[This is part of the series: A List of Things I Remember About Living In Saudi Arabia.]
I remember my school.
I remember Taif Academy.
Good grief there are a thousand stories I could tell about sitting in one class or the other.
I read Summer of The Monkeys for the first time, aced an oral science report about spiders, and played The Oregon Trail while I should have been learning to type.
In the third grade, I remember doing Mad Minute multiplication problems with the doors open so the breeze could blow through. We took an Arabic class, and they even tried to teach us square dancing at one point.
Later, we did geometry in the front part of the computer building that was on the end of the row.
In science class, just past our row of outdoor lockers, we dissected chickens, made water powered cars to see whose could go the farthest, and competed on tests to see who could get the highest score above 100.
English class tried to introduce us to books we had never considered and encouraged us to write. We practiced our writing by scratching our thoughts into journals and were told to write in smaller print at every turn. Sometimes the teacher read stories aloud to us.
Geography encouraged us to do reports to learn about other countries, but at Taif Academy you couldn’t pick a country to do a report on without someone saying they were born, had lived in, or vacationed there.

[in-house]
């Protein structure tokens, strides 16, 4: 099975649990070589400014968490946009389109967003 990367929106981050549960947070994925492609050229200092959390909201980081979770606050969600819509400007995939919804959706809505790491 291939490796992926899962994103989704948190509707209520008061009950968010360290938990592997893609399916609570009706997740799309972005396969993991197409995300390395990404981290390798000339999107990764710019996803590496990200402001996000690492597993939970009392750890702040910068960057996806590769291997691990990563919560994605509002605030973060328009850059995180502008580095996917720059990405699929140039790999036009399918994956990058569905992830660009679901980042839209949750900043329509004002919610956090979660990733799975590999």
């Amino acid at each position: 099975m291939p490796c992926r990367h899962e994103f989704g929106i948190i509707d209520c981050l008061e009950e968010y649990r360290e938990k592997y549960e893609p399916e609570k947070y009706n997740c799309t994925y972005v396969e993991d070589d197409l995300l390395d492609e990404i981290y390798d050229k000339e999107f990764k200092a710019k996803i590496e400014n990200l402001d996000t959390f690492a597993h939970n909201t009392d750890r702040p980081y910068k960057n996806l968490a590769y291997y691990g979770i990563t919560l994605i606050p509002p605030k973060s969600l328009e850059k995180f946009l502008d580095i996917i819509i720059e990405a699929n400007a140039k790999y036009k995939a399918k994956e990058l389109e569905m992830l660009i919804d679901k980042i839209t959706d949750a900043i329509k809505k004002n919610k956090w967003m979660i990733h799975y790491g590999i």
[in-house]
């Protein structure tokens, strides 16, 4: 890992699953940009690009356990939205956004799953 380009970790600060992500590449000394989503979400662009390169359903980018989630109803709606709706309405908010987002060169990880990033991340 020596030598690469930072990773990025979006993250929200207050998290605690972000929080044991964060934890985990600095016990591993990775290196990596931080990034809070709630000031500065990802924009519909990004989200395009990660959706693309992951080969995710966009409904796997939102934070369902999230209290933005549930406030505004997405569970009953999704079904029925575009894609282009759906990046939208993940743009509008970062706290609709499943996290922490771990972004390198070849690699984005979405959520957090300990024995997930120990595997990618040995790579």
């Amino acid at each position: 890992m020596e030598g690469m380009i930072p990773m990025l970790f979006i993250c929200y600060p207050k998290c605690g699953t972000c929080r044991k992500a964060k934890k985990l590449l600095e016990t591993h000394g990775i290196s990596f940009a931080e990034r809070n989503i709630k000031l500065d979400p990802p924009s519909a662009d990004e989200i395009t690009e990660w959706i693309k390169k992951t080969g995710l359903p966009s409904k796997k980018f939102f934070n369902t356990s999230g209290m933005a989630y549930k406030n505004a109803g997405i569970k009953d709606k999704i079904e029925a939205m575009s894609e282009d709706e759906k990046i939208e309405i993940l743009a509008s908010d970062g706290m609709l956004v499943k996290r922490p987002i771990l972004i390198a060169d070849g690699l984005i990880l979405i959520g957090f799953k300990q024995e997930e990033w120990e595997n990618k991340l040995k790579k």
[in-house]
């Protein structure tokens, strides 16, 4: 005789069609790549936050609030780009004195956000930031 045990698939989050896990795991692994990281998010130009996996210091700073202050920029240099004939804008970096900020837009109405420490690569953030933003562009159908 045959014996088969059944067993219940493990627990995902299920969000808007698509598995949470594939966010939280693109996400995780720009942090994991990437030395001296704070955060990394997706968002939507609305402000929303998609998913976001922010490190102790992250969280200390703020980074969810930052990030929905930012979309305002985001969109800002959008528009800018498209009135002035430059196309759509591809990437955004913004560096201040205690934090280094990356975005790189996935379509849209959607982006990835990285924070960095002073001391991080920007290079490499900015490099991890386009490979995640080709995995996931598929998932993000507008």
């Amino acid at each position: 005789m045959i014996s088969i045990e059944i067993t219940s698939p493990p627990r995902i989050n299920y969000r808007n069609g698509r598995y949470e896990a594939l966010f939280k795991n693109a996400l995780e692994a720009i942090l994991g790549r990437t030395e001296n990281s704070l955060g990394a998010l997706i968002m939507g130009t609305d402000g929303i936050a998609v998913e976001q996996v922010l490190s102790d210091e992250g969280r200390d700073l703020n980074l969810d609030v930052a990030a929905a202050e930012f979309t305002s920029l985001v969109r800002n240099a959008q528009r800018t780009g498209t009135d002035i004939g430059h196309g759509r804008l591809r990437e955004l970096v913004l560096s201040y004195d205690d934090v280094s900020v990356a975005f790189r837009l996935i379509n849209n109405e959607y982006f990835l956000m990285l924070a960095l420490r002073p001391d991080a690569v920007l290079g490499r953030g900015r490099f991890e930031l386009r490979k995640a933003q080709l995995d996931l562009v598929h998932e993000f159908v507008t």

I remember walking to the theater so we could do PE indoors sometimes.
And sometimes for PE, we even swam in the pool.
On occasion, instead of paying attention in history class, a few of us would catch flies and stun them by throwing them against the wall, where they would fall to the floor until regaining consciousness, usually a few seconds later.
Sure, sometimes they never got up.
See, the trick to it is to swat and close your hand about an inch or two above a resting fly.
They see your hand coming and start to fly away.
When they do, you catch them in the air, a millisecond after takeoff.
The school supported Kindergarten through the 9th grade.
After the 9th grade, you went to boarding school – but we moved back to the states just before I started the 8th grade – and I never got to do that.
I can still feel sorry for myself for not getting to go.
You might even feel sorry for me too, if you think about it.